Wireless networking question (mostly 80211b vs. 80211a) - need RANGE!

Discussion in 'Archived Threads 2001-2004' started by Ronald Epstein, Jun 9, 2002.

  1. Ronald Epstein

    Ronald Epstein Founder
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    I have a desktop computer with cable modem
    broadband access.
    I bought a notebook computer (Sony Vaio) about
    two months ago.
    I wanted to be able to have the cable broadband
    signal transmitted to my notebook computer so
    I could use it inside or outside my home without
    wires.
    So, I bought the Linksys WAP11 wireless
    router that uses 802.11b technology, and a
    SIEMENS PC CARD for the notebook.
    Spent about $200 for this setup.
    It works rather well, except for the fact that
    I lose range very quickly. At approximnetely
    a distance of 40' (through walls and a 2nd floor)
    the signal is rather poor.
    Frankly, I am looking for something that will
    deliver a STRONGER signal and let me go further
    distances, like outside.
    What are my best options?
    I see there are the 802.11a wireless networks
    that claim to be higher speed and stronger signal.
    It promises to be 7 times faster than what I have
    now.
    Do any of you have the 802.11[/b]a[/b] products
    and do they broadcast a much stronger signal and
    give faster cable access speeds?
    I have also heard of the home wiring network
    option where you go through your home electrical
    outlets. Though it is wired, this method is
    supposed to be the fastest.
    If you have solutions....
    Anything you could suggest would be helpful.
    Please mention specific product names and
    models in your reply. If you know where it
    can be had at the cheapest rate, please provide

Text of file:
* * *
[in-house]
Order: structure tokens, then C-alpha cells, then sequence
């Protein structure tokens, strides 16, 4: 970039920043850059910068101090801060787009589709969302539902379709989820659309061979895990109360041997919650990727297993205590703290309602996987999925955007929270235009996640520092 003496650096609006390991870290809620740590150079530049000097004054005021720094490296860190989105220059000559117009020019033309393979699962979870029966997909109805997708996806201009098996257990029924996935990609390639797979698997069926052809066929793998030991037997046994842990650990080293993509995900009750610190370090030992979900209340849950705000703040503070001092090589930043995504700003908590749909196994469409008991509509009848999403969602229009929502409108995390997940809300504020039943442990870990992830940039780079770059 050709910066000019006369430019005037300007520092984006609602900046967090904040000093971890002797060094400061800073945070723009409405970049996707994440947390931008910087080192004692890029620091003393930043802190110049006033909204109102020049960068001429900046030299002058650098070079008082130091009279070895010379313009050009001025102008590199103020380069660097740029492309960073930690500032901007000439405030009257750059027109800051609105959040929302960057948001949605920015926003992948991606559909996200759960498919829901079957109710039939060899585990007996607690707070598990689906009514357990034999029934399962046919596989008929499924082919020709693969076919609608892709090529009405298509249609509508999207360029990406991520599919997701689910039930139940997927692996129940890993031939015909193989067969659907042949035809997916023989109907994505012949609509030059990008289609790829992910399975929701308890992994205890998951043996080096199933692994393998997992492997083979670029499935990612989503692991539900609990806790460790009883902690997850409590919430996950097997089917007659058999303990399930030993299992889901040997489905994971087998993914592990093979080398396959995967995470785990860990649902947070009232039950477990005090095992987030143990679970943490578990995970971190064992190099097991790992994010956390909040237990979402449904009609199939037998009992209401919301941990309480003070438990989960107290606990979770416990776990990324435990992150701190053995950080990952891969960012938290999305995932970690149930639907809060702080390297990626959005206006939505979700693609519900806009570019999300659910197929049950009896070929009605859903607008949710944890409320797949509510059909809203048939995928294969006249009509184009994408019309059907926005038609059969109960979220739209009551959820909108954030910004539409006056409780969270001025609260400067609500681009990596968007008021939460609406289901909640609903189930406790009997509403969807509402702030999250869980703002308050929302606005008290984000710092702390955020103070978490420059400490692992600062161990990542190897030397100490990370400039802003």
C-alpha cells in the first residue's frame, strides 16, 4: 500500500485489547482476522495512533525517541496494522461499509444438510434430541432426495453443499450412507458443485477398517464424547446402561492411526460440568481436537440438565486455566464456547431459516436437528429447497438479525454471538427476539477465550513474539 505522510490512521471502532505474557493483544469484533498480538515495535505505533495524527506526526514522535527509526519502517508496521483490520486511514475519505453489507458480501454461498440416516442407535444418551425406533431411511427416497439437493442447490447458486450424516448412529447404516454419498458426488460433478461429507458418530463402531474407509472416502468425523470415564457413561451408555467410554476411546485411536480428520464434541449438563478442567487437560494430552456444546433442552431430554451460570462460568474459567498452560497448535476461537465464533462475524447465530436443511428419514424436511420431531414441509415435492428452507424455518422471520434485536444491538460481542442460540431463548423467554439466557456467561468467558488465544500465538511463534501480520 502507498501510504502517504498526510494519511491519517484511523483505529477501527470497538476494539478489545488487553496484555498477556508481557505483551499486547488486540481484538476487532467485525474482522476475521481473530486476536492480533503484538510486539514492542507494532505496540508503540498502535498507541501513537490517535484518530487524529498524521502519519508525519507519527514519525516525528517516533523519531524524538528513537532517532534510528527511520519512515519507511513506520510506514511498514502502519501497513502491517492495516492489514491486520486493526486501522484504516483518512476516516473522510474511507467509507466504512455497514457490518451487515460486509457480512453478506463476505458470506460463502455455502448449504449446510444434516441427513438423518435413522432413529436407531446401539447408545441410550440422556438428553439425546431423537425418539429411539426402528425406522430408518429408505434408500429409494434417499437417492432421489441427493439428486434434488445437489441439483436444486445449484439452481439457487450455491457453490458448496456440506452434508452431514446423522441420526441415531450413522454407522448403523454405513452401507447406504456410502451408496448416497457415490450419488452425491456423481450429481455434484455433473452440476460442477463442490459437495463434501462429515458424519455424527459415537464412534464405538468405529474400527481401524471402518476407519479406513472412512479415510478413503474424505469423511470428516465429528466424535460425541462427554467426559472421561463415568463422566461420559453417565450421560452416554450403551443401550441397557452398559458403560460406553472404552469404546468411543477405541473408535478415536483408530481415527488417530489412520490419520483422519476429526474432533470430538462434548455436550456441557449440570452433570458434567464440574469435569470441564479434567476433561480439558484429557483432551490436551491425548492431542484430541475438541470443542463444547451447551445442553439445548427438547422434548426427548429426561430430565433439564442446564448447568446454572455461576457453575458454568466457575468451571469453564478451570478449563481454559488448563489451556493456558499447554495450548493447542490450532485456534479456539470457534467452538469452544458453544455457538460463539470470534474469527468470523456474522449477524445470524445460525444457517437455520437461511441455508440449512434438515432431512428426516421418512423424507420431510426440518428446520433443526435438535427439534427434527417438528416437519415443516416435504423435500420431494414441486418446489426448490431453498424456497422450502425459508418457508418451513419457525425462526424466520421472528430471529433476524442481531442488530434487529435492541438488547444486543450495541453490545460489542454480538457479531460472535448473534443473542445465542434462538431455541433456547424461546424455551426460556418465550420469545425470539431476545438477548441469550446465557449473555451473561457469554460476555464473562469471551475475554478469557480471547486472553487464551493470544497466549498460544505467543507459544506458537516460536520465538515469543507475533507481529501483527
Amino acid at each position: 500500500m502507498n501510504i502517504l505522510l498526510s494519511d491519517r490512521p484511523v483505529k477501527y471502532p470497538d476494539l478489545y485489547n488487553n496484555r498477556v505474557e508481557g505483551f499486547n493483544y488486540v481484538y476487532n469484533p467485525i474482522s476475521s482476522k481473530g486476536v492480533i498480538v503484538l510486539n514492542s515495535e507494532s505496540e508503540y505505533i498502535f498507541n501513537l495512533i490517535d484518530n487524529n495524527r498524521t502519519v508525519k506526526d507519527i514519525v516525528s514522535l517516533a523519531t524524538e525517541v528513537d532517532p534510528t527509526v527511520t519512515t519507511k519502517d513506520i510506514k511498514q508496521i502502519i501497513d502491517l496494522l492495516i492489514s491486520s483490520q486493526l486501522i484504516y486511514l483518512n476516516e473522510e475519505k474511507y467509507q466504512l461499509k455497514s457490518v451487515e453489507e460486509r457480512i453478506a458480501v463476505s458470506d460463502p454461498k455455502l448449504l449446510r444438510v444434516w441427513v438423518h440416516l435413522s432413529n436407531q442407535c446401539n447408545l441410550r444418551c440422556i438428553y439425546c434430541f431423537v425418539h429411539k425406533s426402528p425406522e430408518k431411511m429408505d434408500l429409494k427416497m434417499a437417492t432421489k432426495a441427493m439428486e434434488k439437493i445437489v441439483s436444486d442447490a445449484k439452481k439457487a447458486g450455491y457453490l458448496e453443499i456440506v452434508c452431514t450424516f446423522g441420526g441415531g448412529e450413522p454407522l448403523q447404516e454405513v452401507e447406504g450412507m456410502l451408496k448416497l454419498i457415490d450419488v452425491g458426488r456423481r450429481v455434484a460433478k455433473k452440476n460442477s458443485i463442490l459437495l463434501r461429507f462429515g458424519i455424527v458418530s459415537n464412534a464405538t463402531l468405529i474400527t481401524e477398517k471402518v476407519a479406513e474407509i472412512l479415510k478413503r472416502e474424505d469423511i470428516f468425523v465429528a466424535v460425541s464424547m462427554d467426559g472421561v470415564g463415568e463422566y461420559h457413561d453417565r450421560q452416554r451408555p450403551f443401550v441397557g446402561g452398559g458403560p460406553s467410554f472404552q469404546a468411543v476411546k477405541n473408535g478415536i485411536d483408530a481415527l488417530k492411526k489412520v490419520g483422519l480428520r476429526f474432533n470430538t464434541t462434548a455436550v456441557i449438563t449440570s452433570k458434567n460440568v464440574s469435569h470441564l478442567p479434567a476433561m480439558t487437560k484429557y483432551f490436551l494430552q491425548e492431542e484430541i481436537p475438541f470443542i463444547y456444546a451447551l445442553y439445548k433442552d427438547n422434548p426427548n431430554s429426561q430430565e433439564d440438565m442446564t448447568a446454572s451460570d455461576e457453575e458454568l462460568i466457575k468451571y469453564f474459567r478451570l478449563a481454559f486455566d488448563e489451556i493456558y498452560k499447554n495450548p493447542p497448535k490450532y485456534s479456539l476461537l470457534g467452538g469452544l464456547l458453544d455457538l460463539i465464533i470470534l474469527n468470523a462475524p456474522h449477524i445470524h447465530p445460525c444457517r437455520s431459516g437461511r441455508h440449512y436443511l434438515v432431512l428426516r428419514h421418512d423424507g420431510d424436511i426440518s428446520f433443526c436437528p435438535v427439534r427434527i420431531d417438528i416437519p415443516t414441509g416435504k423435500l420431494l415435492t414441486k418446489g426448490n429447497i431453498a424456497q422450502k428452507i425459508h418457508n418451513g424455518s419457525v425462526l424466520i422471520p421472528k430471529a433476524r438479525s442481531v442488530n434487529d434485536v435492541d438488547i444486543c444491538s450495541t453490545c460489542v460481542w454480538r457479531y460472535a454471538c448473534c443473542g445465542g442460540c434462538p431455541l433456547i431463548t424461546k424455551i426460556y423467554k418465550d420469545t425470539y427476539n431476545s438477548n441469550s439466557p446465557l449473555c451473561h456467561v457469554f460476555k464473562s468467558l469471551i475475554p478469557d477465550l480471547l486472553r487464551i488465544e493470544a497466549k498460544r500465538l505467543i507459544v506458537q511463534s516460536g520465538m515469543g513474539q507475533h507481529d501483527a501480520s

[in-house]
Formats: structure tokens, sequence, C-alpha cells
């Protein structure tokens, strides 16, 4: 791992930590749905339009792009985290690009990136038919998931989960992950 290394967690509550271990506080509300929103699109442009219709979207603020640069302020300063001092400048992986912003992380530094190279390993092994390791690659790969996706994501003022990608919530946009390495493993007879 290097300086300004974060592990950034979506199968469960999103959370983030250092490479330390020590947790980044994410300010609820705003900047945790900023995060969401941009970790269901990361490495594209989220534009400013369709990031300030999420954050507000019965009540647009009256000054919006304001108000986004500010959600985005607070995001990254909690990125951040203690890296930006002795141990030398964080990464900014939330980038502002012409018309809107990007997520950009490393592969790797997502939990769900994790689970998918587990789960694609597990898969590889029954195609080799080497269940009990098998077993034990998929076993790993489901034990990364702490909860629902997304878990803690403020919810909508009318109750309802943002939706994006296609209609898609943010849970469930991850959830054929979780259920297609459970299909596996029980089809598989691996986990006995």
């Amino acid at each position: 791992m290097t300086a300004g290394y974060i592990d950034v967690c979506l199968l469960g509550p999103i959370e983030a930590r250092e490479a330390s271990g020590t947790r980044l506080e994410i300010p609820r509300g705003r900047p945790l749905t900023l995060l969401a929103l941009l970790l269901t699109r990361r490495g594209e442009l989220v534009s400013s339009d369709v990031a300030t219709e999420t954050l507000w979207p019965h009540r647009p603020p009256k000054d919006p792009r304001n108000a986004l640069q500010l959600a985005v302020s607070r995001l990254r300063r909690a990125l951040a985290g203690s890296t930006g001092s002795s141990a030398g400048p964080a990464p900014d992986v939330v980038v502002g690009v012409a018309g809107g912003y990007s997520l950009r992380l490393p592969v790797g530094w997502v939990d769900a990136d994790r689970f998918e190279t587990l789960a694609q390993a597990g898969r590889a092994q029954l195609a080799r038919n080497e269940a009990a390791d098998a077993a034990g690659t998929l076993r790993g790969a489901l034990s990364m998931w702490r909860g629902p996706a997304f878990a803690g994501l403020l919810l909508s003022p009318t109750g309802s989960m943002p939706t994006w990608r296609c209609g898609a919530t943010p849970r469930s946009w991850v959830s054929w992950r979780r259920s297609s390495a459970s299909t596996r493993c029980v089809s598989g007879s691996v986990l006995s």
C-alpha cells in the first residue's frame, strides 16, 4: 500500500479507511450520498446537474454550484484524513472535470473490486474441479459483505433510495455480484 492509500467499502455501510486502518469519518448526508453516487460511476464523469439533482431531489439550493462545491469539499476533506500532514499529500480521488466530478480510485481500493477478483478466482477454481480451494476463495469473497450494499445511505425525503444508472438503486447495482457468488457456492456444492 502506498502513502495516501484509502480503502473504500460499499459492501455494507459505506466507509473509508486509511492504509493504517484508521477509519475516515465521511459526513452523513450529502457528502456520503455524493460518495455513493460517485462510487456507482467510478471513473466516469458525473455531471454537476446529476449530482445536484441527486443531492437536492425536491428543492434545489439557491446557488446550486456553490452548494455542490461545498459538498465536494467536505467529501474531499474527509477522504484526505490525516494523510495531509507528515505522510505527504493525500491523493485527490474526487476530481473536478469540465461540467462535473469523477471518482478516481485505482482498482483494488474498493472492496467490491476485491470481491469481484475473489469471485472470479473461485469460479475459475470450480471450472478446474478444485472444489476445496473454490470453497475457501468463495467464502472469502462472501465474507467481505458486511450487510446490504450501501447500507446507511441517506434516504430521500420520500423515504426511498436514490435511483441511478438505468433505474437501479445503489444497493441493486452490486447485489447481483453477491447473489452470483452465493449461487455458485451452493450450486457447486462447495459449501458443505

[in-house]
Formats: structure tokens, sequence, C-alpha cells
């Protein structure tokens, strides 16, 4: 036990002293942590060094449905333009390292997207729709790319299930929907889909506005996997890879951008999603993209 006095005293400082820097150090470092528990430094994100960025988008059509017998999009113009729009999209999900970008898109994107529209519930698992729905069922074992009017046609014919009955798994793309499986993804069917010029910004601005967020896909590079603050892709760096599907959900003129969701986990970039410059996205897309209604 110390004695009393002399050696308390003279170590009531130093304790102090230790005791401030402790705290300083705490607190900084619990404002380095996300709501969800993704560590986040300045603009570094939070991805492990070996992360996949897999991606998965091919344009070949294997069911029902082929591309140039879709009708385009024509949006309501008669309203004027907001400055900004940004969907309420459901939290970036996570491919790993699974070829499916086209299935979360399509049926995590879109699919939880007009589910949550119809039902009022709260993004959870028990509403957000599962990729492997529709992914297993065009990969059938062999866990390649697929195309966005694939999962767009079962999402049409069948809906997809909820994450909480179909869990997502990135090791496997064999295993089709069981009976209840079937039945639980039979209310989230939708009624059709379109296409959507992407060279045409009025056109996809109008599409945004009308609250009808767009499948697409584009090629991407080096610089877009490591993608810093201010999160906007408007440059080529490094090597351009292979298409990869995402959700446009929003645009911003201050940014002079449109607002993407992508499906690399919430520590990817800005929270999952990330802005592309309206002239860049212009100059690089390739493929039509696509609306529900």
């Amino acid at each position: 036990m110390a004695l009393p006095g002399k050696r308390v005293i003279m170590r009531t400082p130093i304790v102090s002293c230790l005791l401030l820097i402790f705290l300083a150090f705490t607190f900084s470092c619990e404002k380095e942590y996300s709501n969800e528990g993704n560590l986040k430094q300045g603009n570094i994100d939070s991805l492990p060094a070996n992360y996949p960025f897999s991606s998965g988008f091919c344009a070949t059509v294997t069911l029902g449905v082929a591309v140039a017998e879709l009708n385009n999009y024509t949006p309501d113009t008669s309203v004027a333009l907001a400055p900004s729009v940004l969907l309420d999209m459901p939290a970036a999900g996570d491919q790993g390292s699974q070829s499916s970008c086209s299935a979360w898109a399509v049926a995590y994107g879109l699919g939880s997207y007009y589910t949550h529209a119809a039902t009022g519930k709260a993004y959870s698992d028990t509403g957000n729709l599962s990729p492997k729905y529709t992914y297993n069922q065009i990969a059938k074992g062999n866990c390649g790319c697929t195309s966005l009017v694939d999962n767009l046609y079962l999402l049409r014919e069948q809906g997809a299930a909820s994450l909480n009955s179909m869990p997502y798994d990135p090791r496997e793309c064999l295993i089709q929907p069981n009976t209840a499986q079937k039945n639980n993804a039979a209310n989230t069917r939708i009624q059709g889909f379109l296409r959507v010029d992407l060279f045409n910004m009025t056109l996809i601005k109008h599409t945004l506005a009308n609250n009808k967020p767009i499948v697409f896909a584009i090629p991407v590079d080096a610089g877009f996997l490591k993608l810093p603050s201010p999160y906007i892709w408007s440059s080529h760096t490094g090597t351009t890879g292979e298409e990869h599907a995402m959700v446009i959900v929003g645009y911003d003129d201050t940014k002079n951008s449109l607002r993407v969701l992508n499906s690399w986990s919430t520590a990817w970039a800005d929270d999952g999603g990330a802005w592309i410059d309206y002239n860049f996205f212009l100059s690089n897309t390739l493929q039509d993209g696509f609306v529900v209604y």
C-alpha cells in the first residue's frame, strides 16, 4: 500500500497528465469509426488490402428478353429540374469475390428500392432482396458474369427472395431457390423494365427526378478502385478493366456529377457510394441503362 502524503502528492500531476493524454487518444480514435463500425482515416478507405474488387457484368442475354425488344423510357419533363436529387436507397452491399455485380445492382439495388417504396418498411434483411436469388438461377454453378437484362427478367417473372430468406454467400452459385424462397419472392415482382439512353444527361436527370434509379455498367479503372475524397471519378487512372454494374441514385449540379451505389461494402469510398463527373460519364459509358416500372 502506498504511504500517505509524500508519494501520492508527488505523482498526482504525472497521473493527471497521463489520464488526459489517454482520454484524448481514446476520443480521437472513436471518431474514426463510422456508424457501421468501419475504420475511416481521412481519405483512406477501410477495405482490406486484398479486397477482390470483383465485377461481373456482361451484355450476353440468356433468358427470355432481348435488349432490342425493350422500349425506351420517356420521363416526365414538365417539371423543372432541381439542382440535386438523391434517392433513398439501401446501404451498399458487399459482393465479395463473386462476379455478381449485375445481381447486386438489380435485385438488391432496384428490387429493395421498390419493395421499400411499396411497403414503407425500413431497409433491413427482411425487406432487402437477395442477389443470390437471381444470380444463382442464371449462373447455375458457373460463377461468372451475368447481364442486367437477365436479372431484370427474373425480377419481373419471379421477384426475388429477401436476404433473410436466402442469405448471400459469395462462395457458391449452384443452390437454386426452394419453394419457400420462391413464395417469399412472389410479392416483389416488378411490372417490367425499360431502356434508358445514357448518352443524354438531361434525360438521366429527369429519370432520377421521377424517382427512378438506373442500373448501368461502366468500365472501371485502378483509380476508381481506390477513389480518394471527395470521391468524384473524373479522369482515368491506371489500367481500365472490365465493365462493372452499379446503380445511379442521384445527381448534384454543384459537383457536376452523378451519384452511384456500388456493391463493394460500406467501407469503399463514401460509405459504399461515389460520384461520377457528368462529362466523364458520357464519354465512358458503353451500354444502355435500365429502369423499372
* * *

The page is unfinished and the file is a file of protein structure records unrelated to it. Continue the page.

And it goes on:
a link to a site.
    Thanks in advance for your help.
     
  2. DonRoeber

    DonRoeber Screenwriter

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    Ron,
    Sounds like you simply need a better access point, or you need to place it in a better location in your home. I live in a townhome, with my Apple Airport Base Station on the second floor near a window. I have coverage all throughout my house, and outside. The Linksys WAP11 doesn't have the greatest range in the world, but you should be able to position it to give coverage through most of your house (although I don't know anything about your house design).
    Back in 2000, my coworkers and I did a test of a bunch of wireless access points. It was printed in Network World. Check out http://www.nwfusion.com/research/2000/0410feat.html?nf
    I haven't done any testing of 802.11a yet. All of my exiting products are 802.11b, and 802.11a is incompatable with that stuff. Reading a little bit about it, I don't think it's as robust as 802.11b.
    I don't know anyone who is actually using HPNA (the data through power cables). Sorry.
     
  3. Shayne Lebrun

    Shayne Lebrun Screenwriter

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    Or just get a second access point, put it on your second floor, running the cable from that down to your main switch.
     
  4. Ronald Epstein

    Ronald Epstein Founder
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    Shayne,

    Can this be done without wires?

    In other words, is there a device that
    will act as an additional relay to extend
    the signal range?

    My setup is this...

    Computer -> Linksys Wired Router to second
    computer -> Wireles WAP11 network (wired to
    Linsys router).
     
  5. Dave E H

    Dave E H Supporting Actor

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    Ron - I've got the exact same router.